Denise LeBlanc, Board Vice President

Denise LeBlanc is an arts, nonprofit, and museum professional who specializes in team leadership, operations management, innovative programming, creative strategy, and is an active member of the arts and culture communities. Denise has held management and leadership roles in the museum and nonprofit fields for over 30 years, including Mass Audubon Society, Plimoth Patuxet museum, and as Executive Director for Fuller Craft Museum, spanning the areas of exhibit design, historic textile conservation and reproduction, and arts administration. Denise has lectured internationally and served as a juror for the League of New Hampshire Craftsmen, Plymouth Center for the Arts, and the Guildford Art Center’s Annual Craft Expo. With a Studio Arts background, Denise is also a maker, textile artist, and watercolor painter.

Look for this feature in upcoming newsletters as we introduce the hardworking team guiding the Marshfield School of Weaving, and learn more about each board member here.

A Quill Wheel Yields a Secret

Often the best place to hide something is right in plain sight. The quill wheel from Montgomery, Vermont we featured in our February newsletter had a secret we discovered recently. What appeared to be a simple washer at the end of the handle turns out to be a "Bun Penny" minted between 1861–1865 for use in Canada. Impaled by the iron handle is the mostly worn off portrait of Queen Victoria. Whether this coin is original to the wheel and whether its use suggests the wheel was made in Canada or south of the border remain unanswered. Who knows what other clues are still waiting to be discovered? Will YOU be the one to find them?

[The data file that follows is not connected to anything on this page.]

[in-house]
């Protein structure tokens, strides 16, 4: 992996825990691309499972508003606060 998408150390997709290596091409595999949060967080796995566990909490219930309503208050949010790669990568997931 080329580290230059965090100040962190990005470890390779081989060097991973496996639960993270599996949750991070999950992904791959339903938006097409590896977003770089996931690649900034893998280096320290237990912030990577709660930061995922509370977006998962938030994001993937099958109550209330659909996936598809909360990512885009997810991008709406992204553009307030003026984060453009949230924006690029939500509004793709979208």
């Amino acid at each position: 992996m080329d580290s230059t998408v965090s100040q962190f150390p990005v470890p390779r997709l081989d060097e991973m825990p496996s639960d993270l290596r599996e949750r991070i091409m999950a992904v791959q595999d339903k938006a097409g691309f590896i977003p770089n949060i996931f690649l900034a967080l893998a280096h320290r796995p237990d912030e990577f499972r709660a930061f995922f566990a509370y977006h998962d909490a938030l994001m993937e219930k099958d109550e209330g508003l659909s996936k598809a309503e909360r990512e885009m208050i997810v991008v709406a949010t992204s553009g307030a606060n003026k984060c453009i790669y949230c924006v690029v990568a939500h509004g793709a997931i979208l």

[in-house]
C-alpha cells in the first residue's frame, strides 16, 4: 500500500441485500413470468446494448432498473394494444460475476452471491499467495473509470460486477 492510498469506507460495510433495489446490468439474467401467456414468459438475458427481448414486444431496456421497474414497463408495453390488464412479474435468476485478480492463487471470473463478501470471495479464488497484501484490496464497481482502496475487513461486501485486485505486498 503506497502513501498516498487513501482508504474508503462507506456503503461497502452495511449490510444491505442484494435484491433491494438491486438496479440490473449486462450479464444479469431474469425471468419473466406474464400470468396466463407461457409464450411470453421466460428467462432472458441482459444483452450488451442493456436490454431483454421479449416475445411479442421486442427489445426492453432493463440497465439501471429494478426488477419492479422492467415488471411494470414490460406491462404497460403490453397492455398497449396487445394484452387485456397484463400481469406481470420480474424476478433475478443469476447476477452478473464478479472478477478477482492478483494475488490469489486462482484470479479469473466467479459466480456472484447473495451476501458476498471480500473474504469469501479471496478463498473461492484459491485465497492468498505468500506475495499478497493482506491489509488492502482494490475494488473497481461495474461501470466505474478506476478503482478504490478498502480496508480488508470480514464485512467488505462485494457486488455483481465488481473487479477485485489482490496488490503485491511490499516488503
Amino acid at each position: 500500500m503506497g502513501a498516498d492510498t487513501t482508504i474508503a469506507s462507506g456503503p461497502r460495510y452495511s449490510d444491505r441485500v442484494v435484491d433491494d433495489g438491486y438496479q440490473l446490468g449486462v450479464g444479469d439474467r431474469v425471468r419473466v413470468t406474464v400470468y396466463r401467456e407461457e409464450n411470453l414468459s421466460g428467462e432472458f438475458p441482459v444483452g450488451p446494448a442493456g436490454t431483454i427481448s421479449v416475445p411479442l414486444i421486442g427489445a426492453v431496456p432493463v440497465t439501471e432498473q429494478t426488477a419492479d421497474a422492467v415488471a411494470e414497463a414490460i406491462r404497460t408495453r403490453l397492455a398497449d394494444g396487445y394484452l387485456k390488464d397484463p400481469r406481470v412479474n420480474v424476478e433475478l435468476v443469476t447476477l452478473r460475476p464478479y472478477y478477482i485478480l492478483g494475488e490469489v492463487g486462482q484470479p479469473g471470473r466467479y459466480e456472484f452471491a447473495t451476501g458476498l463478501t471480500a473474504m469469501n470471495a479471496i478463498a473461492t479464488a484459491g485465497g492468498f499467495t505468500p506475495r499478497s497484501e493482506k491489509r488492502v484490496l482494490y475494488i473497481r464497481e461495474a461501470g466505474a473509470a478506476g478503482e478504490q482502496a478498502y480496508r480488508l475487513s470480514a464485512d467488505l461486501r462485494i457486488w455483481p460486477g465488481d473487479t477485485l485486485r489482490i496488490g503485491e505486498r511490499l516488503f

A Correction

We were informed by Jean Hosford that the markings on the Boxford loom were not compass made, but more likely formed with a race knife, a woodworking tool we were unfamiliar with. Google them, they're pretty darn neat. Don't hesitate to send in those corrections—we're smarter together! Thanks Jean!

As always, we can only do what we do with your generous support. Gifts of all sizes make a tremendous impact. Thank you.